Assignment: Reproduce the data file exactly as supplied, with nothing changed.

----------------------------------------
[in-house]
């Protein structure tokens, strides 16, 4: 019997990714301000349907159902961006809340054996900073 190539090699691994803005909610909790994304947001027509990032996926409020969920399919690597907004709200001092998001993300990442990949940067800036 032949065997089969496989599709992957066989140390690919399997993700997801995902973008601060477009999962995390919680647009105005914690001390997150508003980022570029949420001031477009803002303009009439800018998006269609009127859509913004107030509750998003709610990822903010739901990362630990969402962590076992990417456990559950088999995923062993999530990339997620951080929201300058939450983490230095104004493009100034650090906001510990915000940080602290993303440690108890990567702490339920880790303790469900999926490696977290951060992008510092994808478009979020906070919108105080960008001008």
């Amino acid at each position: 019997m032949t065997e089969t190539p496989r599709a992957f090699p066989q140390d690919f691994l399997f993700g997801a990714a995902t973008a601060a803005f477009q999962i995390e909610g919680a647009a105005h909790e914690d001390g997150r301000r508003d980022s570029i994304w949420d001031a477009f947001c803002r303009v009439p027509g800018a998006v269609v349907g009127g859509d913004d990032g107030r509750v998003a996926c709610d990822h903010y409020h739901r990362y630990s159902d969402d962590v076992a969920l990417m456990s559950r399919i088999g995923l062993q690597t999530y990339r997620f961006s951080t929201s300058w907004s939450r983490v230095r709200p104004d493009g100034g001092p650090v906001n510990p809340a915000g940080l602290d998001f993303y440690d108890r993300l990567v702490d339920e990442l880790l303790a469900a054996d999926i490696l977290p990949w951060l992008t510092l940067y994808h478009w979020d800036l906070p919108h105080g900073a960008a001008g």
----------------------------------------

[in-house]
């Protein structure tokens, strides 16, 4: 019997990714301000349907159902961006809340054996900073 190539090699691994803005909610909790994304947001027509990032996926409020969920399919690597907004709200001092998001993300990442990949940067800036 032949065997089969496989599709992957066989140390690919399997993700997801995902973008601060477009999962995390919680647009105005914690001390997150508003980022570029949420001031477009803002303009009439800018998006269609009127859509913004107030509750998003709610990822903010739901990362630990969402962590076992990417456990559950088999995923062993999530990339997620951080929201300058939450983490230095104004493009100034650090906001510990915000940080602290993303440690108890990567702490339920880790303790469900999926490696977290951060992008510092994808478009979020906070919108105080960008001008």
């Amino acid at each position: 019997m032949t065997e089969t190539p496989r599709a992957f090699p066989q140390d690919f691994l399997f993700g997801a990714a995902t973008a601060a803005f477009q999962i995390e909610g919680a647009a105005h909790e914690d001390g997150r301000r508003d980022s570029i994304w949420d001031a477009f947001c803002r303009v009439p027509g800018a998006v269609v349907g009127g859509d913004d990032g107030r509750v998003a996926c709610d990822h903010y409020h739901r990362y630990s159902d969402d962590v076992a969920l990417m456990s559950r399919i088999g995923l062993q690597t999530y990339r997620f961006s951080t929201s300058w907004s939450r983490v230095r709200p104004d493009g100034g001092p650090v906001n510990p809340a915000g940080l602290d998001f993303y440690d108890r993300l990567v702490d339920e990442l880790l303790a469900a054996d999926i490696l977290p990949w951060l992008t510092l940067y994808h478009w979020d800036l906070p919108h105080g900073a960008a001008g």